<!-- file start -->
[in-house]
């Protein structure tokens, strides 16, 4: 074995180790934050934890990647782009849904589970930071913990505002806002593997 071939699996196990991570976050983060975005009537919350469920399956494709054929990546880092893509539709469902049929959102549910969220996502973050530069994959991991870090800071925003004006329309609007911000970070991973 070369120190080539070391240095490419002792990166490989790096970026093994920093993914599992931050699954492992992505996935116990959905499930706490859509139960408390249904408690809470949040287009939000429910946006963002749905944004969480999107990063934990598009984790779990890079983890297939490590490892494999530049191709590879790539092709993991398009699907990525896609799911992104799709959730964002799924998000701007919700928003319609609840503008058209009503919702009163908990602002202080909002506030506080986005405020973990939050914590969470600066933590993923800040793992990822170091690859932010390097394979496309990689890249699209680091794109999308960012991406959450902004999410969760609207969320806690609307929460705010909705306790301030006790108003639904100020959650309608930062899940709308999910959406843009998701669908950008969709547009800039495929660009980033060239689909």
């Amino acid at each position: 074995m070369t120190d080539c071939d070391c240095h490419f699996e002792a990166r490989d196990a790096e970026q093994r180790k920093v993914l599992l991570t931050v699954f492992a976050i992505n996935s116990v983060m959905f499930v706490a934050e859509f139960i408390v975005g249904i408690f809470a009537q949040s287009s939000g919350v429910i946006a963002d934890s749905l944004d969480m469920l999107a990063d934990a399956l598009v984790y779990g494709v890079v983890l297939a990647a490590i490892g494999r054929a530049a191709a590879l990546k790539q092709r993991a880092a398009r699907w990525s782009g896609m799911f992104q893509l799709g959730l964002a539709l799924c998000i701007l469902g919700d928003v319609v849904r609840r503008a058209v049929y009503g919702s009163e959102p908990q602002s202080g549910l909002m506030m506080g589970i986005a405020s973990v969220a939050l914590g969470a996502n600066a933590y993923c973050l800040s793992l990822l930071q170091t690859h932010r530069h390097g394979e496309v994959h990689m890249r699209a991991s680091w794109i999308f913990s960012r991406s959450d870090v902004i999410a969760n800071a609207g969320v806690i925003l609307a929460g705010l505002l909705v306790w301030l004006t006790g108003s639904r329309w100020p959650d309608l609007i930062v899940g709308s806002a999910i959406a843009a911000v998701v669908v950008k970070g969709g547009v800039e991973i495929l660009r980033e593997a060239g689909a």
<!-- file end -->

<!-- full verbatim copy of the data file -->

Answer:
[in-house]
């Protein structure tokens, strides 16, 4: 074995180790934050934890990647782009849904589970930071913990505002806002593997 071939699996196990991570976050983060975005009537919350469920399956494709054929990546880092893509539709469902049929959102549910969220996502973050530069994959991991870090800071925003004006329309609007911000970070991973 070369120190080539070391240095490419002792990166490989790096970026093994920093993914599992931050699954492992992505996935116990959905499930706490859509139960408390249904408690809470949040287009939000429910946006963002749905944004969480999107990063934990598009984790779990890079983890297939490590490892494999530049191709590879790539092709993991398009699907990525896609799911992104799709959730964002799924998000701007919700928003319609609840503008058209009503919702009163908990602002202080909002506030506080986005405020973990939050914590969470600066933590993923800040793992990822170091690859932010390097394979496309990689890249699209680091794109999308960012991406959450902004999410969760609207969320806690609307929460705010909705306790301030006790108003639904100020959650309608930062899940709308999910959406843009998701669908950008969709547009800039495929660009980033060239689909």
């Amino acid at each position: 074995m070369t120190d080539c071939d070391c240095h490419f699996e002792a990166r490989d196990a790096e970026q093994r180790k920093v993914l599992l991570t931050v699954f492992a976050i992505n996935s116990v983060m959905f499930v706490a934050e859509f139960i408390v975005g249904i408690f809470a009537q949040s287009s939000g919350v429910i946006a963002d934890s749905l944004d969480m469920l999107a990063d934990a399956l598009v984790y779990g494709v890079v983890l297939a990647a490590i490892g494999r054929a530049a191709a590879l990546k790539q092709r993991a880092a398009r699907w990525s782009g896609m799911f992104q893509l799709g959730l964002a539709l799924c998000i701007l469902g919700d928003v319609v849904r609840r503008a058209v049929y009503g919702s009163e959102p908990q602002s202080g549910l909002m506030m506080g589970i986005a405020s973990v969220a939050l914590g969470a996502n600066a933590y993923c973050l800040s793992l990822l930071q170091t690859h932010r530069h390097g394979e496309v994959h990689m890249r699209a991991s680091w794109i999308f913990s960012r991406s959450d870090v902004i999410a969760n800071a609207g969320v806690i925003l609307a929460g705010l505002l909705v306790w301030l004006t006790g108003s639904r329309w100020p959650d309608l609007i930062v899940g709308s806002a999910i959406a843009a911000v998701v669908v950008k970070g969709g547009v800039e991973i495929l660009r980033e593997a060239g689909a």